For sampling the reception signal which is to have its amplitude regenerated in the discriminator Ec, the reception signal clock is regenerated in a clock generator Cl. The regenerated clock signal appearing at the output Cl of the clock generator Cl can now also be utilized for generating the carrier signal for the upstream transmission. The clock frequency fB is multiplied n times (n being an integer) in a frequency multiplier f/nf; the carrier signal having the carrier frequency fT =nfB then appears at the output t of the frequency multiplier f/nf. When this occurs in all decentralized stations DU1 . . . , DUn, then the carrier frequencies of all decentralized station are identical to one another within the framework of the precision of the clock regeneration. The carrier signal t that, for example, can have a frequency of 140 MHz for n=2 and a frequency of 280 MHz for n=4, is then phase-modulated by the useful signal in the digital modulator Mod of the respective decentralized station DU, preferably DPSK-modulated (differential phase shift keying). Since the information given DPSK modulation is coded by the presence or absence of a phase change, the useful signal supplied from the coder Cod via the useful signal line c must be appropriately source-coded. As set forth above, the modulated signal ultimately effects the intensity modulation of the light transmitted by the particular decentralized station DU in the upstream direction.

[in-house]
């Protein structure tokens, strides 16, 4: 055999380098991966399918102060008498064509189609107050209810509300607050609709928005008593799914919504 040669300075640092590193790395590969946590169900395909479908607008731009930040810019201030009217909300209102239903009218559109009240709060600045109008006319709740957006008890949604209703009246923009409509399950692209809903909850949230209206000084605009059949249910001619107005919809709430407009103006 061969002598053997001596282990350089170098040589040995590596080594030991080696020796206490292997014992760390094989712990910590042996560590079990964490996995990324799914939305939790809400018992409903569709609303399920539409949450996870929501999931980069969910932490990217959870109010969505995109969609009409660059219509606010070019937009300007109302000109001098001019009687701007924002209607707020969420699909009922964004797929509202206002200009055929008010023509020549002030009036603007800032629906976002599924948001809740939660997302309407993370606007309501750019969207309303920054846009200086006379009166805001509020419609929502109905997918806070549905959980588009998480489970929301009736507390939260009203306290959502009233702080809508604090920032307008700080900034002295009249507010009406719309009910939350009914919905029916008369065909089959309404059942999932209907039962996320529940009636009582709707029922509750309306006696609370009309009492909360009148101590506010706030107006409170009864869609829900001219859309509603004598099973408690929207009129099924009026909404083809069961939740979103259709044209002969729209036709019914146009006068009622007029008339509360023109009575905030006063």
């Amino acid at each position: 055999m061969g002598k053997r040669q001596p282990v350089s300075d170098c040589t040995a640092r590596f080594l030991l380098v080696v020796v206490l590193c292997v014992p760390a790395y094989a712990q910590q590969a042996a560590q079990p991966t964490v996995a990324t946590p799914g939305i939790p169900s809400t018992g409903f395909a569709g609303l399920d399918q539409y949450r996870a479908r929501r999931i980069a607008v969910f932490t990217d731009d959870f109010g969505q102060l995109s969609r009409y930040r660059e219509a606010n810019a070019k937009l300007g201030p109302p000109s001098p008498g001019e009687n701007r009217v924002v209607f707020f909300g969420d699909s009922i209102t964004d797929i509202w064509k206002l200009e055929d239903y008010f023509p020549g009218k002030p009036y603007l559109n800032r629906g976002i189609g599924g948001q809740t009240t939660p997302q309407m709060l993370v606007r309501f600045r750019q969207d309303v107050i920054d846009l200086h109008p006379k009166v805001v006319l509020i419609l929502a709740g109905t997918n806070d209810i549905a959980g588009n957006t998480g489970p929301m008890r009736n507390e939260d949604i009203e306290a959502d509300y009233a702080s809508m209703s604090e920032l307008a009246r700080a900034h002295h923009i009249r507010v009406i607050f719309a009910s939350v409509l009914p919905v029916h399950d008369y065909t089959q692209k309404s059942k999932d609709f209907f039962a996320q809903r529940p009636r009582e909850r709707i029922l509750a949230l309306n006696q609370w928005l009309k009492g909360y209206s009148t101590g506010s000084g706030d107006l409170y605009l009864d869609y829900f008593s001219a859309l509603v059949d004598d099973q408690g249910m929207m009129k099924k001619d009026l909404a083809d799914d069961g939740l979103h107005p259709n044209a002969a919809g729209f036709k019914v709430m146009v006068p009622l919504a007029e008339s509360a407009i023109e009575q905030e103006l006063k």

After optical transmission in the passive optical network OAI-OB, the optical signal received in upstream direction is converted into an electrical signal in the central station CU in an electro-optical transducer PD formed with an avalanche photodiode, this electrical signal being in turn demodulated after amplification and after passing through a bandpass filter BP. Since HF demodulators usually work at specific levels, a level control is necessary given different levels of the signal bursts received proceeding from the individual decentralized stations DU1, . . . , DUn. It is indicated for this purpose in the drawing that an AGC (Automatic Gain Control) circuit can be inserted between the bandpass BP and the following demodulator circuit.

As is likewise indicated in the drawing, a DPSK-Demodulator can be formed with a multiplier M to which the signal to be demodulated is dually supplied, directly and via a one-bit delay element V1. As can also be seen from the drawing, the multiplexer M is followed by a low-pass filter PL connected to a discriminator Ec for the received signal.